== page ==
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YMMV: Toy Story 3
  • Alternative Character Interpretation: Lotso. Is he a loathsome bear in every single way? Or he is a Woobie, Destroyer of Worlds? A poor guy whose abandonment made ​​him flatly believe that toys are trash, mentally crossed a severe Despair Event Horizon, and is taking out his pain on the rest of the world? The fact that he shows gratitude to be saved by Woody and then betrays him, he seems to be unable to stop his nihilistic mentality for being a toy. He is probably a mentally unstable individual who should feel slavic in his own impulses and beliefs of his Freudian Excuse.
  • Angst Aversion: This movie is notorious for being very depressing to watch. It has everything from a brutal dictatorship to child abuse, to the inevitable prospect of a slow and sad death. The list goes on.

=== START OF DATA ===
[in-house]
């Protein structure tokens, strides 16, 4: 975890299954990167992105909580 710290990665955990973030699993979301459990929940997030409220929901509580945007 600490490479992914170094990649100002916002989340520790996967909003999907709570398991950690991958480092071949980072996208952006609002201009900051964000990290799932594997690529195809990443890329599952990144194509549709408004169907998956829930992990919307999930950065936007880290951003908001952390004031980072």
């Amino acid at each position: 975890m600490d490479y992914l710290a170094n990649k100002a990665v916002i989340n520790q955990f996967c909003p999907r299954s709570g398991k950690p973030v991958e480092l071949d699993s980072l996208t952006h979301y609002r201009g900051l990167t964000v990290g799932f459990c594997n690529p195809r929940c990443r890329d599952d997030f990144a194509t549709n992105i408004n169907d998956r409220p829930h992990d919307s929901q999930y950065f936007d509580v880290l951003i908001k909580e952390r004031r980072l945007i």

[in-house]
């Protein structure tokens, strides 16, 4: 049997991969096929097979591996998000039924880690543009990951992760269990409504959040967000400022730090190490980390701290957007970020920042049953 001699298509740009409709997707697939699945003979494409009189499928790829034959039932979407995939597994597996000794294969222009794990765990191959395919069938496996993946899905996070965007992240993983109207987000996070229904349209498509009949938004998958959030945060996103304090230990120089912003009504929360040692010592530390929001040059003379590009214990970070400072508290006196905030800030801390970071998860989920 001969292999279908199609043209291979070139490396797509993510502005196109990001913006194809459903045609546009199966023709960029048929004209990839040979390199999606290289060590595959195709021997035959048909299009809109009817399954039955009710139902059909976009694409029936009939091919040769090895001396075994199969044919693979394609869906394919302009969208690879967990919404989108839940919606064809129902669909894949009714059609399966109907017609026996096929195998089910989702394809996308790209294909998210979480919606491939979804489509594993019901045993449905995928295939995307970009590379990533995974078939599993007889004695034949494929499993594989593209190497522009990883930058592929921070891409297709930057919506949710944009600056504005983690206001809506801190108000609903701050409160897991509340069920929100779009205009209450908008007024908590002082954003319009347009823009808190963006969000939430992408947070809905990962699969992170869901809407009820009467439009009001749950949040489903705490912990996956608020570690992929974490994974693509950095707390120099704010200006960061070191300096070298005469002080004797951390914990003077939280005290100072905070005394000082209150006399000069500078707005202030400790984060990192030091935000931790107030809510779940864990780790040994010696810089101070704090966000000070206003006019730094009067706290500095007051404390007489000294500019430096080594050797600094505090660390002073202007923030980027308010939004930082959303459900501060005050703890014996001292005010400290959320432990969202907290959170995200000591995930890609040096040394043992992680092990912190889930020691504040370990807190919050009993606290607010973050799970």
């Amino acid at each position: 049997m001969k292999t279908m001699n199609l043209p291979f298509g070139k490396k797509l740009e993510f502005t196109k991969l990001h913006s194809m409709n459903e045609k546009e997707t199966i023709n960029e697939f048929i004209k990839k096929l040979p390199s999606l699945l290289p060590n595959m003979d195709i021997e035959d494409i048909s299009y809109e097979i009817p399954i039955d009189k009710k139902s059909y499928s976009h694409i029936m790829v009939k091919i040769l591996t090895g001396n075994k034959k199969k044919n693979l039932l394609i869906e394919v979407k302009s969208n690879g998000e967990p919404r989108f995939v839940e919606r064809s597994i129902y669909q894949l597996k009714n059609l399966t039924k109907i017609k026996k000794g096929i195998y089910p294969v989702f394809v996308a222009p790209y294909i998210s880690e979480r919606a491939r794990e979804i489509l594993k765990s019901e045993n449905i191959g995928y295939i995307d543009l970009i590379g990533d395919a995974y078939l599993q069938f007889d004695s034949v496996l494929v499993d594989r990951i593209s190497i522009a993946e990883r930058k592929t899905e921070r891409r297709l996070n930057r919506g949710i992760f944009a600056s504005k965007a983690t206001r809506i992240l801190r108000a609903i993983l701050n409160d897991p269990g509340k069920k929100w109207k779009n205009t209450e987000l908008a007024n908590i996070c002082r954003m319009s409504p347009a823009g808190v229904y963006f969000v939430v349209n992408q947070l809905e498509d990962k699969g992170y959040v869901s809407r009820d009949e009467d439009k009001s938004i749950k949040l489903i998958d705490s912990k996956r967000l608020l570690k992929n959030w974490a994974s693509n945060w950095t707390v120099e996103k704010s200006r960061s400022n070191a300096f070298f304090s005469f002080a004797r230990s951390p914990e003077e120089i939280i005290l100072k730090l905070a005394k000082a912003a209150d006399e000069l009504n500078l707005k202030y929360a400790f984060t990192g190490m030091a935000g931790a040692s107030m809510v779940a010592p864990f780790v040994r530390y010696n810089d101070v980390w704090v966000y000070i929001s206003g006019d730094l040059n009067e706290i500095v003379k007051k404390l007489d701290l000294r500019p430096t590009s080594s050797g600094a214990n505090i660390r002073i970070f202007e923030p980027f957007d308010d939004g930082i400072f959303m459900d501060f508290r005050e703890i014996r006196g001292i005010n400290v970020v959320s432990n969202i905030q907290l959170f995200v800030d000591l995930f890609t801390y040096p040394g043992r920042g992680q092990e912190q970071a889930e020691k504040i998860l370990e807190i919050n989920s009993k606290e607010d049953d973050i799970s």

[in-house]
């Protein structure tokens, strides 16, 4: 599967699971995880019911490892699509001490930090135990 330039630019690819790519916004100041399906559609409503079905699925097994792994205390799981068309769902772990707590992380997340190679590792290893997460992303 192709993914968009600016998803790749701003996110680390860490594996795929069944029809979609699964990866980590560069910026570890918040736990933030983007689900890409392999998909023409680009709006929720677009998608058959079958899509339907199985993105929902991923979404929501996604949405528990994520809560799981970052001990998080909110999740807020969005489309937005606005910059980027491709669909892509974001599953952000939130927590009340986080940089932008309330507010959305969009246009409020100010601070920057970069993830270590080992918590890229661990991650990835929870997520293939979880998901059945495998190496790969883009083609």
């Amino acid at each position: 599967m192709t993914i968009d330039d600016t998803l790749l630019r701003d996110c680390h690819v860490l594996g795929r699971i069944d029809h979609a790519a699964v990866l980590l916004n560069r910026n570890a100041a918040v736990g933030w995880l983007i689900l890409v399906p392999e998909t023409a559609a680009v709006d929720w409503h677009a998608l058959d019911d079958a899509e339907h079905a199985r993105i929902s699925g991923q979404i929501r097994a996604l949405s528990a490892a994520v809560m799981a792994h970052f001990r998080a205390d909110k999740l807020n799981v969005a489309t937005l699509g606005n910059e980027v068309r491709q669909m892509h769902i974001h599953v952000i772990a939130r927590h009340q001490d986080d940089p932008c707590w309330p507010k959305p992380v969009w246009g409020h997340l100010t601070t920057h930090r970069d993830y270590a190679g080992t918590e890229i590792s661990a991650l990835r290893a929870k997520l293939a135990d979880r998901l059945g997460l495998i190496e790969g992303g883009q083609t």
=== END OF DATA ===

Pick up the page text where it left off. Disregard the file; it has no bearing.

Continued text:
• Complete Monster: Lots-O-Huggin' Bear. He allows the toys to be broken by the too-young toddlers in the Caterpillar room, and will do anything just to keep his reign. Here's just a short list of his atrocities: lying to Big Baby and Chuckles that their owner had replaced them just so he wouldn't be alone in being lost, ordering the resetting of Buzz Lightyear, watching him beat down his former friends with a cold sense of satisfaction, beating Chatter Telephone to a pulp in order to find out about Woody's escape plan, and, in the climax of the film, he leaves Andy's toys to burn in the Incinerator after they risked their lives to save him, and he does so with a sadistic smile, a mocking salute and while yelling out "Where's your kid now, sheriff?". And while he does have a tragic backstory, there's a scene where Woody point blank calls him out on how weak it is (his owner replacing him with a new Lotso was, considering she doesn't know toys are alive, a sign of how she loved Lotso; Woody says that it was Lotso who abandoned her). What makes it worse is there was almost no warning that Lotso was going to be the villain going into the movie. Sid and Stinky Pete to a degree had a glimpse of their villainy in previews but Lotso was promoted as a grandfatherly figure in trailers and commercials. And finally, he is the only villain in the franchise that never sought redemption. In fact, he only faked gratitude when Woody saved him, and ultimately he has gone down in the Pixar history as the most vicious villain that the company has created.